Do power naps work?

Whilst revision and exam stress prey on us all, sleep deprivation is at an all-time high, as sleeping does not seem to factor in our 24 hour cramming sessions in Eddy B. To combat the onslaught of unpreventable tiredness, rather than guzzling your endless supply of energy drinks or taking another of your trusty exam revision friends: pro plus, there has been a significant amount of research which suggests that taking a power nap is the solution. A power nap is defined as a short sleep that intends to revitalize a person before they have entered slow wave sleep and many scientists have conducted studies in order to assess how they work and the benefits which they provide.

The social psychologist and sleep research pioneer James Maas devised the term ‘Power Nap’ and in 1999 penned a book entitled, ‘Power Sleep : The Revolutionary Program That Prepares Your Mind for Peak Performance’ which details how sleep can drastically improve how you function in day to day life.

Memory tests have been conducted to test whether these short naps are beneficial. A study performed by the Institute of Experimental Psychology in 2008 found that participants who had a short nap were found to have enhanced memory performance when recalling a list of 30 words in comparison to a control group who remained awake. Lahl et al inferred from their research that perhaps tricking your body into thinking that it’s going to sleep, promotes the processes of memory consolidation, even if your sleep session is cut short afterwards. Further studies found that combined with taking a cup of coffee beforehand, as the stimulant takes on average 15 minutes to cause an effect, so once the subjects nap had finished, they would encounter benefits not only from their extra rest, but also from a caffeine boost.

Overall, it has been concluded that a power-nap provides the benefits of the first two of the five stages in the sleep cycle which occur in the first 20 minutes, as the electrical signals in your nervous system strengthen the connection between neurons involved in muscle memory, causing your brain to work faster and more accurately. However, beware of counterproductive naps as it is has been found that any sleep over the amount of 20 minutes during the day can lead to ‘sleep inertia’, a feeling of grogginess experienced immediately after an abrupt awakening followed by decline in motor ability.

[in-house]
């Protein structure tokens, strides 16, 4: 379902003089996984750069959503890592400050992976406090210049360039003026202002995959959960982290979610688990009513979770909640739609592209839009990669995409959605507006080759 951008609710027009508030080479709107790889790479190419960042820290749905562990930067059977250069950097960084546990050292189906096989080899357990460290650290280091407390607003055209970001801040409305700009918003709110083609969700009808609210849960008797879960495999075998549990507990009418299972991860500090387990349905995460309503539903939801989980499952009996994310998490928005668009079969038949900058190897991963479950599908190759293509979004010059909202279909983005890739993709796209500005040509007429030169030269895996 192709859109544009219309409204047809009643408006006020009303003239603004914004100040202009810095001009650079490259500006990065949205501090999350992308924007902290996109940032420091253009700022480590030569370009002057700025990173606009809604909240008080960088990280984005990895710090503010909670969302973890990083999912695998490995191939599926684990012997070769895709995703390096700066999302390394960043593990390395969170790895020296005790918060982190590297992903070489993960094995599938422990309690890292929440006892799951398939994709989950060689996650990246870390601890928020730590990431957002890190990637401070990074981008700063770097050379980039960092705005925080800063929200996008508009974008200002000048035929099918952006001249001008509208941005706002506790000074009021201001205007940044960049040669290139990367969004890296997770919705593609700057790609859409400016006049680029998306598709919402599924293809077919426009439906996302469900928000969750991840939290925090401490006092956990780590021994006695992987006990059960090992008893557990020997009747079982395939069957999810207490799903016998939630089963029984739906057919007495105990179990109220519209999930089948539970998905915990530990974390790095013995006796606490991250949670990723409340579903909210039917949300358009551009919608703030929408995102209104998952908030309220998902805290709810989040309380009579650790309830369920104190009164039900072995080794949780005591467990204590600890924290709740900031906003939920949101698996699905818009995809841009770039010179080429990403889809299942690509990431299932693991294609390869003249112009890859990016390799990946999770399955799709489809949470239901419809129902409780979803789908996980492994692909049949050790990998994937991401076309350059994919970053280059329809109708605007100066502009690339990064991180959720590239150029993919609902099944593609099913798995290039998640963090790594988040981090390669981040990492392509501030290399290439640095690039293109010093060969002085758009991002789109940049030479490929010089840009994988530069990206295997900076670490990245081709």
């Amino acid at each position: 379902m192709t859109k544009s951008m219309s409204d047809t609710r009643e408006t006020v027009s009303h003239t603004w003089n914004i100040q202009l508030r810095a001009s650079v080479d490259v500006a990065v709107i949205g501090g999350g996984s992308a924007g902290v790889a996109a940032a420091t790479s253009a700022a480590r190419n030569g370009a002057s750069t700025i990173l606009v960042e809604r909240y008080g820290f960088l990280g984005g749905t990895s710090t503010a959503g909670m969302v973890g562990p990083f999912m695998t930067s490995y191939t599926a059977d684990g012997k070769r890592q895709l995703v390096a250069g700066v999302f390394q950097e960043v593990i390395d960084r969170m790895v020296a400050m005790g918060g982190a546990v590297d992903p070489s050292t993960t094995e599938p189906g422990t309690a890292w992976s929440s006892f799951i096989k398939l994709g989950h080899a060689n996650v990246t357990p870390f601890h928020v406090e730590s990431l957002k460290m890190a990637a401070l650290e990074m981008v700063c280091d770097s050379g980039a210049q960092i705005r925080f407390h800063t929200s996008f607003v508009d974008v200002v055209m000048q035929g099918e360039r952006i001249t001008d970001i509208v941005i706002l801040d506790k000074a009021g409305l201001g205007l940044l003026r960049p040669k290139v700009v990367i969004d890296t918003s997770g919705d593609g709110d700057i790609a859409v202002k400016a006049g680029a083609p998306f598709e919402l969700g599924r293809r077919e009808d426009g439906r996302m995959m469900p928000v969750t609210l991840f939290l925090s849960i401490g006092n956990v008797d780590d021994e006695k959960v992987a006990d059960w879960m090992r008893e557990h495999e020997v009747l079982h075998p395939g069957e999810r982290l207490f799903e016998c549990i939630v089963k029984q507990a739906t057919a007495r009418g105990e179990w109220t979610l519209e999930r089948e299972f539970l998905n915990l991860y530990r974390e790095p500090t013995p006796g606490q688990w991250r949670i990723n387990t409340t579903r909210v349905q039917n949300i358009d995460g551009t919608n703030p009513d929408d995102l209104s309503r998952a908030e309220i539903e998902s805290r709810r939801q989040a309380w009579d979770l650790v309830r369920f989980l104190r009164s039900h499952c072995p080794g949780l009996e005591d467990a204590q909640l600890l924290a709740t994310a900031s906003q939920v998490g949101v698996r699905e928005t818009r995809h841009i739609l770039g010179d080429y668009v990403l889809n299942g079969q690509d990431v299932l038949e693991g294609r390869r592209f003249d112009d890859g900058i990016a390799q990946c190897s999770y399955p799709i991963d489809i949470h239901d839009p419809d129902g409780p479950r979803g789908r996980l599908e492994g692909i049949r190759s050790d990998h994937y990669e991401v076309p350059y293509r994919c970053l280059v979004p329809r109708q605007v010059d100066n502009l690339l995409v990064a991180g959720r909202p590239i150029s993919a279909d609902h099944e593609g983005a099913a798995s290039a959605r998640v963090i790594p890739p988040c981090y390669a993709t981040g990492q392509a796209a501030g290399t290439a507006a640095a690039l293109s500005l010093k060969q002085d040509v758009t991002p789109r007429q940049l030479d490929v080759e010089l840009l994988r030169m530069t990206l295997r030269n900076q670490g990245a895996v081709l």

The reason behind this vast area of research is to combat the widely suffered condition of sleep deprivation which can cause serious long and short term damage to our bodies. After missing just one night of sleep, the mesolimbic pathway, the neural circuit widely believed to be involved with rewards, is strongly stimulated encouraging reckless and overly optimistic tendencies, for example, welcoming your tenth jaeger bomb with open arms the night before a deadline as you attempt to justify that it will ‘get your creative juices flowing’. If this mesolimbic pathway is over stimulated multiple times, research suggests that permanent damage could occur; affecting the brain’s neural plasticity so that its ability to adapt to new situations is impaired. Furthermore, a professor of sleep medicine in Boston, Susan Redline, found associations between sleep deprivation and the neuropsychiatric disorders: anxiety and bipolar depression.

Some scientists advise that naps should only be used as a temporary solution to make up for an accumulated sleep deficit and should not be a long term solution to hitting the hay for real, but no matter whether you catch a snooze in the Brotherton or a siesta in the Hidden Café, never underestimate the power of a nap.

Hayley Williams

Image: Becki Bateman



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